Thursday, November 7, 2013

Those who wait ...

Marlene Terry

I don't believe  I've ever told you about my little tamarack tree.
It's out in my backyard and has grown about a foot just THIS year.

Tamaracks aren't a common sight in the Treasure Valley. But if you travel up into the lush hills surrounding picturesque McCall, they're everywhere.

You'll notice them most often in the fall. That's when those evergreen-looking (although they aren't) trees, turn the most beautiful, deep gold color you've ever seen, drop their leaves (those that look just like pine needles), and remain bare, until spring.

When we first planted our tamarack, it was hardly more than a twig. And believe me when I say there were many naysayers.

"A tamarack will never grow here in this heat," was a common comment. "It's just going to wither up and die."
"I think it's against the law to have a tamarack growing in domestic conditions," was another warning. "They're supposed to be left alone in their environment."

... And that environment?

It's as I said, the hills surrounding the McCall area in Idaho, Cascade Lake, and where the altitude is high, and the weather is cool and wet in the summer and very, very snowy in the winter.

That environment was where I first saw them, during a Sunday drive in the fall many years ago. And the sight blew me away.
... Suffice it to  say, smart idea or not, I just had to have one of my own.

... Of course you NEVER, EVER just go to the hills and dig one up. ... I've been told that numerous times as well.
But if someone digs up a tamarack on their private property and gifts it to you, a friend? Then it's OK.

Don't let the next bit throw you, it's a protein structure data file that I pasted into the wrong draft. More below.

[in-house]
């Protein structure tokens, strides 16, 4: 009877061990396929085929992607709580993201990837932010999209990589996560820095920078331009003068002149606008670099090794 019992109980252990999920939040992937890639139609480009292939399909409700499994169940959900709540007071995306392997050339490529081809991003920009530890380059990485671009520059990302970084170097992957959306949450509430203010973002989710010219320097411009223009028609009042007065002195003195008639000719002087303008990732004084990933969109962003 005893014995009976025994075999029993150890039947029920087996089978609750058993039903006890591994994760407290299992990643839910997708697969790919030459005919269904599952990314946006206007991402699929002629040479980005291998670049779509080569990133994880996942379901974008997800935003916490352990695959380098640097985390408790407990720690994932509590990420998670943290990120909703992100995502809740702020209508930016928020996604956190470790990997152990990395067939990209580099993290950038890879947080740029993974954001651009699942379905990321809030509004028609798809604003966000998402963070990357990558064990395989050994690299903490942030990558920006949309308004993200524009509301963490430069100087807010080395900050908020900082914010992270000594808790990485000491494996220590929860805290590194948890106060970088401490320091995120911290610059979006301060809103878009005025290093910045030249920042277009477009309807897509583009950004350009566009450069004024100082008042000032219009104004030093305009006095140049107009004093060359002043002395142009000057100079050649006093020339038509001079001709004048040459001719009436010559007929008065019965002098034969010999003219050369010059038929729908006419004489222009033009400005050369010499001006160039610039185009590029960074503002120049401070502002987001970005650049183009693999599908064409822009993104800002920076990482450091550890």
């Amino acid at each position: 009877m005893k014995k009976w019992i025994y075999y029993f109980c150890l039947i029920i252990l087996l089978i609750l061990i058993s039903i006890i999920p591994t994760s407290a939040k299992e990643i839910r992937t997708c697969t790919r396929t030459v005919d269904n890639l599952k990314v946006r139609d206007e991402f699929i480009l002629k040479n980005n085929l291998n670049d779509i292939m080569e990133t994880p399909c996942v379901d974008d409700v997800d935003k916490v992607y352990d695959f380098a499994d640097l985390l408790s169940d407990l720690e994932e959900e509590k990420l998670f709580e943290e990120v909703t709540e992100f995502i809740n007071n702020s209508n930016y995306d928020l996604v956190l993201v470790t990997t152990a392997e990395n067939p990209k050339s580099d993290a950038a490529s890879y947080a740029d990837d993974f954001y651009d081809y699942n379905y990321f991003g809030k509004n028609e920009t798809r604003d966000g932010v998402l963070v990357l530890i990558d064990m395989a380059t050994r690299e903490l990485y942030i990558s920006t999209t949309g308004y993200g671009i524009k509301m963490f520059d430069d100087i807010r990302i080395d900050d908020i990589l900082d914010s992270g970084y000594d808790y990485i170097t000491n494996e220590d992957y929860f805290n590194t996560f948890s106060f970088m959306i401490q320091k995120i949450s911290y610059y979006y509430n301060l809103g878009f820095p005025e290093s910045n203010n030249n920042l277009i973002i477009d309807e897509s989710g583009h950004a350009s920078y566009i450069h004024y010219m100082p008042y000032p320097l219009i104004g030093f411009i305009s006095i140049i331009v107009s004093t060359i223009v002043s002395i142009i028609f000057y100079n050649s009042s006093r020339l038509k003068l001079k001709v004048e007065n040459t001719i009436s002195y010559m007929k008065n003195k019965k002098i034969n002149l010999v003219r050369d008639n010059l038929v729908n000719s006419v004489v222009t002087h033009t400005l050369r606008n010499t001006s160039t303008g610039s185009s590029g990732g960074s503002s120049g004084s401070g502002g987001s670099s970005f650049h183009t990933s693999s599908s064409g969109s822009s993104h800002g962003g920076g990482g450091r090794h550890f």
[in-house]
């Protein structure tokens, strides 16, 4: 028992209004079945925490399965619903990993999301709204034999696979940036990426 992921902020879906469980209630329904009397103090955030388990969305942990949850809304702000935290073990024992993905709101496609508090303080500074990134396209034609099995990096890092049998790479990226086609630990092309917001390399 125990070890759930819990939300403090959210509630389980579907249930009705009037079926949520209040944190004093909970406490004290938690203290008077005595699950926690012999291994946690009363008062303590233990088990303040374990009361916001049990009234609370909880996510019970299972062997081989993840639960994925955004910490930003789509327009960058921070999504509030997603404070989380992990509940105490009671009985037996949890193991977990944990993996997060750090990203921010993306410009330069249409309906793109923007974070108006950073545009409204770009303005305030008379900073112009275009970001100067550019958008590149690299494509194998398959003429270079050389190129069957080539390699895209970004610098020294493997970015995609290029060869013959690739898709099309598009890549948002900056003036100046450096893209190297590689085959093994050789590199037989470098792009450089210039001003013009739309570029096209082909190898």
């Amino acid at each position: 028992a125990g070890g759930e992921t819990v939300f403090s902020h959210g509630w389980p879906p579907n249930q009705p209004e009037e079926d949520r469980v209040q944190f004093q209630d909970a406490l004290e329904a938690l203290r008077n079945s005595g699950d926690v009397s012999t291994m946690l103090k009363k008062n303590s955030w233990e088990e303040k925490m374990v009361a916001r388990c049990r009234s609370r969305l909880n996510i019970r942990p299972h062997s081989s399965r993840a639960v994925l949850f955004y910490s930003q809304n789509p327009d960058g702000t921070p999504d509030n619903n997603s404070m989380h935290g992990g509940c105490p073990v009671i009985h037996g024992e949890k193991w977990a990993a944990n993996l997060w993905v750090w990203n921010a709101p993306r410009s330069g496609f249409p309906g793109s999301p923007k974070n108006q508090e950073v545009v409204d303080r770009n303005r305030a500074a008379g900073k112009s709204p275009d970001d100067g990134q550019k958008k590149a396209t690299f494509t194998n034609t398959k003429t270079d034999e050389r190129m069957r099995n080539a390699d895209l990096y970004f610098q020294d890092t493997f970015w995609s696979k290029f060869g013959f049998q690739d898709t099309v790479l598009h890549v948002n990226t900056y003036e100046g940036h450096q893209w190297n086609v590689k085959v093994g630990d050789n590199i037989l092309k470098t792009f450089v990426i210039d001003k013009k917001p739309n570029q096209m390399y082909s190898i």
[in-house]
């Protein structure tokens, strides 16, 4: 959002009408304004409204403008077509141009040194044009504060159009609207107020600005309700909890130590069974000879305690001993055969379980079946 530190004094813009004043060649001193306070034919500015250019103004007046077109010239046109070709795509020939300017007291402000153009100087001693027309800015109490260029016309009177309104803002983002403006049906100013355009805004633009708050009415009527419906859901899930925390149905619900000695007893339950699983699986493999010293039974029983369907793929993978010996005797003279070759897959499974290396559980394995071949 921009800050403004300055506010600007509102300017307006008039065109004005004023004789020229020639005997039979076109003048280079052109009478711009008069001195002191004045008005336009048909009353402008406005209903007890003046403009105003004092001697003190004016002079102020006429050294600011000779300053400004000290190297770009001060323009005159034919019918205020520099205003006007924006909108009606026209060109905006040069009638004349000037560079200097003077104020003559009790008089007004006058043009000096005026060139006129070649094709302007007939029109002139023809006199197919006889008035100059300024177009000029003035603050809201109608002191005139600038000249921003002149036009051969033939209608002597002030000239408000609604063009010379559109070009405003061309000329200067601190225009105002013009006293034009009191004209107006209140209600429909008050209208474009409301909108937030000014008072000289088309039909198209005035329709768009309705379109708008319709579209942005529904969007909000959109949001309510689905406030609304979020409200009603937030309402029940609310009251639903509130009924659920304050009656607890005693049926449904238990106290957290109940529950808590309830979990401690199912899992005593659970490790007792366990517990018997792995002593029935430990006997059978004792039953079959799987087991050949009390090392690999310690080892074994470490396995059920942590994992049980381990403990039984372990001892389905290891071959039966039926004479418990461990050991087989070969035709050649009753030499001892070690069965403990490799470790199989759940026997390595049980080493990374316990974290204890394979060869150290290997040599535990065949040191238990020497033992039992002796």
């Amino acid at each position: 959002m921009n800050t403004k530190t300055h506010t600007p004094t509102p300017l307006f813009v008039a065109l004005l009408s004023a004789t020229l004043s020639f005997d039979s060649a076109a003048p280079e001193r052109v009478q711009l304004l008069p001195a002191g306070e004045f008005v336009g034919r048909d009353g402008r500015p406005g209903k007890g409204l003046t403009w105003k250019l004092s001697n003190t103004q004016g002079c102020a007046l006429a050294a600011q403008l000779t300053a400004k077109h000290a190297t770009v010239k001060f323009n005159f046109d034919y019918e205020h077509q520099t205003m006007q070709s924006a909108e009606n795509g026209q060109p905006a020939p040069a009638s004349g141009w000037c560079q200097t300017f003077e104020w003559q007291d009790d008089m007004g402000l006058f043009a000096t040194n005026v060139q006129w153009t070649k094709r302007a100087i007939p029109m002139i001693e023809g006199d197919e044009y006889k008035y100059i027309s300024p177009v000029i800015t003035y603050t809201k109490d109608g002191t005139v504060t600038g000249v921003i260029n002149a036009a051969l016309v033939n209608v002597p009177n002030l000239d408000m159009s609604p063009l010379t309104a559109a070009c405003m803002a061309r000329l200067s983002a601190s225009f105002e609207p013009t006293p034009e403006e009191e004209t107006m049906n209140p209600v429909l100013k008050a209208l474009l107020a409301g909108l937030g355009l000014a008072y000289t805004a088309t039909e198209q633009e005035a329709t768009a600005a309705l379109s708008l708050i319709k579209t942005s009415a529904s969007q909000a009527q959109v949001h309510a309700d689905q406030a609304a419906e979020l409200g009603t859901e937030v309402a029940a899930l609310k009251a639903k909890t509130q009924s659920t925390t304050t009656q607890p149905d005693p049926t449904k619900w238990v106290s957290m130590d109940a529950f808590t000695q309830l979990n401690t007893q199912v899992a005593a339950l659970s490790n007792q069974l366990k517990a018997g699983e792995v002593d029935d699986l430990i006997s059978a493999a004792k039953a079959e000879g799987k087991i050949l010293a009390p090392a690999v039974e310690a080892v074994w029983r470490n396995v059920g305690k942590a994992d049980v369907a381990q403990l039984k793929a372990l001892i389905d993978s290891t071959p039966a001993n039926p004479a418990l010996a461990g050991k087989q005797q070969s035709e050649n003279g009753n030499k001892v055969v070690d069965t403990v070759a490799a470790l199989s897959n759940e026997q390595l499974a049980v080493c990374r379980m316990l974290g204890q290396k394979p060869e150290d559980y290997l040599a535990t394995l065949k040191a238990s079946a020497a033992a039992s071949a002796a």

... Even if that friend plants it in domestic conditions, out of the correct environment and the tree is probably going to wither and die anyway!

I 'm kidding of course. But for the first few years, I wondered if those warnings were correct and we really had made a mistake.
After all the tree did struggle with the heat. It's growth was miniscule and when the time came that it should have turned a brilliant color of gold, the leaves just seem to wither and fall off.

Last year though, something happened. Our tamarack began to thrive of all things.
It was exciting to watch and we could hardly wait until fall.
... Same thing though, the fall came and the leaves just withered and fell off.

... But this  year?

I'm sharing a photo of our now about 4-foot high tamarack that is sporting gorgeous deep gold leaves and making me, appropriately for this time of the year, very, very thankful that it's here!

... Guess that old saying is true. Good things really do come to those who wait!

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